Dobson Says He Won’t Support Thompson
September 19, 2007
By ERIC GORSKI
DENVER — James Dobson, one of the nation’s most politically influential evangelical Christians, made it clear in a message to friends this week he will not support Republican presidential hopeful Fred Thompson.
In a private e-mail obtained Wednesday by The Associated Press, Dobson accuses the former Tennessee senator and actor of being weak on the campaign trail and wrong on issues dear to social conservatives.
“Isn’t Thompson the candidate who is opposed to a Constitutional amendment to protect marriage, believes there should be 50 different definitions of marriage in the U.S., favors McCain-Feingold, won’t talk at all about what he believes, and can’t speak his way out of a paper bag on the campaign trail?” Dobson wrote.
“He has no passion, no zeal, and no apparent ‘want to.’ And yet he is apparently the Great Hope that burns in the breasts of many conservative Christians? Well, not for me, my brothers. Not for me!”
The founder and chairman of Colorado Springs-based Focus on the Family, Dobson draws a radio audience in the millions, many of whom who first came to trust the child psychologist for his conservative Christian advice on child-rearing.
Gary Schneeberger, a Focus on the Family spokesman, confirmed that Dobson wrote the e-mail. Schneeberger declined to comment further, saying it would be inappropriate because Dobson’s comments about presidential candidates are made as an individual and not as a representative of Focus on the Family, a nonprofit organization restricted from partisan politics.
Dobson’s strong words about Thompson underscore the frustration and lack of unity among Christian conservatives about the GOP field. Some Christian right leaders have pinned their hopes on Thompson, describing him as a Southern-fried Ronald Reagan. But others have voiced doubts in recent weeks about some of the same issues Dobson highlighted: his position on gay marriage and support for the 2002 McCain-Feingold campaign finance reform legislation.
Dobson and other Christian conservatives support an amendment to the U.S. Constitution that would bar gay marriage nationally. Thompson has said he would support a constitutional amendment that would prohibit states from imposing their gay marriage laws on other states, which falls well short of that.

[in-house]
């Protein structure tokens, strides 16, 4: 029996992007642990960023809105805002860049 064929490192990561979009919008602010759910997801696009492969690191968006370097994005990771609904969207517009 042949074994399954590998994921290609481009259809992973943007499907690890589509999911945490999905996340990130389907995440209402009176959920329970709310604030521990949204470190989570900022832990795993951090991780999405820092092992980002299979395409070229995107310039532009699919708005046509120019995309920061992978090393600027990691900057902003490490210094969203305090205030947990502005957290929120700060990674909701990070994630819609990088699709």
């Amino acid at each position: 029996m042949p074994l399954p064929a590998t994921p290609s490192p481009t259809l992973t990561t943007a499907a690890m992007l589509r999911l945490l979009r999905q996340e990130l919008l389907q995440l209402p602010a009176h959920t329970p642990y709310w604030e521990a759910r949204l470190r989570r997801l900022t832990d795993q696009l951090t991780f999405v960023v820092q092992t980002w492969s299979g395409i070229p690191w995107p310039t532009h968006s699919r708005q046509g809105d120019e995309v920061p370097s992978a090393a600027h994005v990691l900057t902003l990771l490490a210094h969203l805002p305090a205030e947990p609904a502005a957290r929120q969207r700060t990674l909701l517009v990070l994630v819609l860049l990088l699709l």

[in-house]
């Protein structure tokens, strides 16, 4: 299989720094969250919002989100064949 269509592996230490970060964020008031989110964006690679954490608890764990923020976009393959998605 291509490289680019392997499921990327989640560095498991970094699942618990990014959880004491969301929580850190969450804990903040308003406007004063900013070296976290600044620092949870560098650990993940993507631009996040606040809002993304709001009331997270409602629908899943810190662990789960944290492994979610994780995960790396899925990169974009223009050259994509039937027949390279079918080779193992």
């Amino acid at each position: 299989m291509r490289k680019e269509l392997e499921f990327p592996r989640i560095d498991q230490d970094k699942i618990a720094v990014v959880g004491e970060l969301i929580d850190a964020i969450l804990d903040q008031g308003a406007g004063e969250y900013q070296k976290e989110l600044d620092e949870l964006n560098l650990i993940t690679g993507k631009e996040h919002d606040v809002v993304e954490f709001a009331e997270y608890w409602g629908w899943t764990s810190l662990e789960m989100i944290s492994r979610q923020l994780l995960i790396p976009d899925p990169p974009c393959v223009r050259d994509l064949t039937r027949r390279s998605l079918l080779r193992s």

Karen Hanretty, a spokeswoman for the Thompson campaign, said Wednesday in response to the Dobson e-mail: “Fred Thompson has a 100 percent pro-life voting record. He believes strongly in returning authority to the levels of government closest to families and communities, protecting states from intrusion by the federal government and activist judges.
“We’re confident as voters get to know Fred, they’ll appreciate his conservative principles, and he is the one conservative in this race who can win the nomination and can go on to defeat the Democratic nominee.”
In his e-mail addressed “Dear friends,” Dobson includes the text of a recent news story highlighting Thompson’s statement that while he was baptized in the Church of Christ, he does not attend church regularly and won’t speak about his faith on the stump.
U.S. News and World Report quoted Dobson earlier this year as questioning Thompson’s commitment to the Christian faith — comments Dobson contended were not put in proper context. Dobson in this week’s e-mail writes that suppositions “about the former senator’s never having professed to be a Christian are turning out to be accurate in substance.”
Earlier this year, Dobson said he wouldn’t back John McCain because of the Arizona senator’s opposition to a constitutional amendment banning same-sex marriage.
Later, Dobson wrote on a conservative news Web site that he wouldn’t support former New York Mayor Rudy Giuliani should he win the Republican nomination. Dobson called Giuliani an “unapologetic supporter of abortion on demand” and criticized him for signing a bill in 1997 creating domestic-partnership benefits in New York City.
Last week, Dobson announced on his radio show that the IRS had cleared him of accusations that he had endangered his organization’s nonprofit status by endorsing Republican candidates in 2004. The IRS said Dobson, who endorsed President Bush’s re-election bid, was acting as an individual and not on behalf of the nonprofit group.
One thought on “Dominionists fighting among themselves: a good sign for the rest of us”
The only thing keeping this country from becoming the “Christian” nation they want it to, I suspect, is that they can’t actually agree on which version they want to use. So infighting is just fine with me. Might mean that we get a god, viable, effective candidate to sneak through.
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